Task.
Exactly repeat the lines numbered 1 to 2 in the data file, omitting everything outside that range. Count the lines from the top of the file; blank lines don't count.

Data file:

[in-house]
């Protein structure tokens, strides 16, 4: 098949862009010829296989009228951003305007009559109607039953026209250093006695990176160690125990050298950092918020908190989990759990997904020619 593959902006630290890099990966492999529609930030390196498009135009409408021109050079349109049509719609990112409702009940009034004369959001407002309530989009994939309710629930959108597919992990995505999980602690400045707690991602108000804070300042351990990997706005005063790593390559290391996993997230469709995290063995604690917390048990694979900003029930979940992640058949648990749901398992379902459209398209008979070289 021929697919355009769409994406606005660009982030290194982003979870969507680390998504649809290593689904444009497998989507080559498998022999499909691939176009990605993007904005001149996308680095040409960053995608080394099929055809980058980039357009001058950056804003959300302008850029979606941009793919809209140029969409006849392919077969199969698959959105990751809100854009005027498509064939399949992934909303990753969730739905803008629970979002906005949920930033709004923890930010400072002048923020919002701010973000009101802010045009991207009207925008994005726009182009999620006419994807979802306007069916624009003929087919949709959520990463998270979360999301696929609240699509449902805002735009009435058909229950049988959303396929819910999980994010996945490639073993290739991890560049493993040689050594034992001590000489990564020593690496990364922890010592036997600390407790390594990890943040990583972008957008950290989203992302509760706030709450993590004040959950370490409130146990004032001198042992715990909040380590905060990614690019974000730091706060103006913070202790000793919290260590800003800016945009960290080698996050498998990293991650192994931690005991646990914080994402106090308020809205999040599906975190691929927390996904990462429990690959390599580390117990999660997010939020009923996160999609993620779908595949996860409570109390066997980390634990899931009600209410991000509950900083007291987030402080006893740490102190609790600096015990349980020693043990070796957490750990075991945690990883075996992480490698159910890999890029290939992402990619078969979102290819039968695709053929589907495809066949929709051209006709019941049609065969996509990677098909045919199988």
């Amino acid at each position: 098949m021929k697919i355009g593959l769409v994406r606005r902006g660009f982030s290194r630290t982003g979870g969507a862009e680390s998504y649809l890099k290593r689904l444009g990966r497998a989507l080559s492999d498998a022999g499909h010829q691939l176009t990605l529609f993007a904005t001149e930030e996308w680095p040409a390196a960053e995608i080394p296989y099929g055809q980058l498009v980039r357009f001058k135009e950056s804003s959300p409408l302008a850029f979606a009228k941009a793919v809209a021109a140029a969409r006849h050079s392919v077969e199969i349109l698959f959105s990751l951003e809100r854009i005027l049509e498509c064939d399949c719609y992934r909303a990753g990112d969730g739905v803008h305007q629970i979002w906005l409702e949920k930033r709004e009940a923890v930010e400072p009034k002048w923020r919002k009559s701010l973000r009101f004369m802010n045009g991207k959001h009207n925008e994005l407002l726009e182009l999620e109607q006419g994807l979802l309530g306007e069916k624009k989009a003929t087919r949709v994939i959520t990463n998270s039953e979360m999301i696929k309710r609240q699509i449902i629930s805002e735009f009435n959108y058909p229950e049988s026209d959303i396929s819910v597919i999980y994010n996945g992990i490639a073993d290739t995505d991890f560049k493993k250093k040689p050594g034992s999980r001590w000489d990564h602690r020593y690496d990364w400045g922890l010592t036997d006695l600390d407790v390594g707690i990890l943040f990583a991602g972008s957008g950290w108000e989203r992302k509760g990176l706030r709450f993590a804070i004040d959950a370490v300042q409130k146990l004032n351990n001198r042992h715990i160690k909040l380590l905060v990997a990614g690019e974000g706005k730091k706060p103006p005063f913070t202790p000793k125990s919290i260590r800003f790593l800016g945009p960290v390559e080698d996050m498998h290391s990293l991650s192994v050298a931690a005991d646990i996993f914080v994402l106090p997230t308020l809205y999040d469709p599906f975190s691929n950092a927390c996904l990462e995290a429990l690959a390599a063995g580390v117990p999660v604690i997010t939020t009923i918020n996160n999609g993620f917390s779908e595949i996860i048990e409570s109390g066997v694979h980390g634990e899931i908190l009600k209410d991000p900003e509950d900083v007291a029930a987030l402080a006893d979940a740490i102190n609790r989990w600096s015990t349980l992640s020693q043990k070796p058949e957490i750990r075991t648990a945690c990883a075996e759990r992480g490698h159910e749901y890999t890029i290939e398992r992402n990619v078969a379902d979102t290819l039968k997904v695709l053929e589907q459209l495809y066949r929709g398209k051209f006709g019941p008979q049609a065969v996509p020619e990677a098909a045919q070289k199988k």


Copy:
[in-house]
């Protein structure tokens, strides 16, 4: 098949862009010829296989009228951003305007009559109607039953026209250093006695990176160690125990050298950092918020908190989990759990997904020619 593959902006630290890099990966492999529609930030390196498009135009409408021109050079349109049509719609990112409702009940009034004369959001407002309530989009994939309710629930959108597919992990995505999980602690400045707690991602108000804070300042351990990997706005005063790593390559290391996993997230469709995290063995604690917390048990694979900003029930979940992640058949648990749901398992379902459209398209008979070289 021929697919355009769409994406606005660009982030290194982003979870969507680390998504649809290593689904444009497998989507080559498998022999499909691939176009990605993007904005001149996308680095040409960053995608080394099929055809980058980039357009001058950056804003959300302008850029979606941009793919809209140029969409006849392919077969199969698959959105990751809100854009005027498509064939399949992934909303990753969730739905803008629970979002906005949920930033709004923890930010400072002048923020919002701010973000009101802010045009991207009207925008994005726009182009999620006419994807979802306007069916624009003929087919949709959520990463998270979360999301696929609240699509449902805002735009009435058909229950049988959303396929819910999980994010996945490639073993290739991890560049493993040689050594034992001590000489990564020593690496990364922890010592036997600390407790390594990890943040990583972008957008950290989203992302509760706030709450993590004040959950370490409130146990004032001198042992715990909040380590905060990614690019974000730091706060103006913070202790000793919290260590800003800016945009960290080698996050498998990293991650192994931690005991646990914080994402106090308020809205999040599906975190691929927390996904990462429990690959390599580390117990999660997010939020009923996160999609993620779908595949996860409570109390066997980390634990899931009600209410991000509950900083007291987030402080006893740490102190609790600096015990349980020693043990070796957490750990075991945690990883075996992480490698159910890999890029290939992402990619078969979102290819039968695709053929589907495809066949929709051209006709019941049609065969996509990677098909045919199988």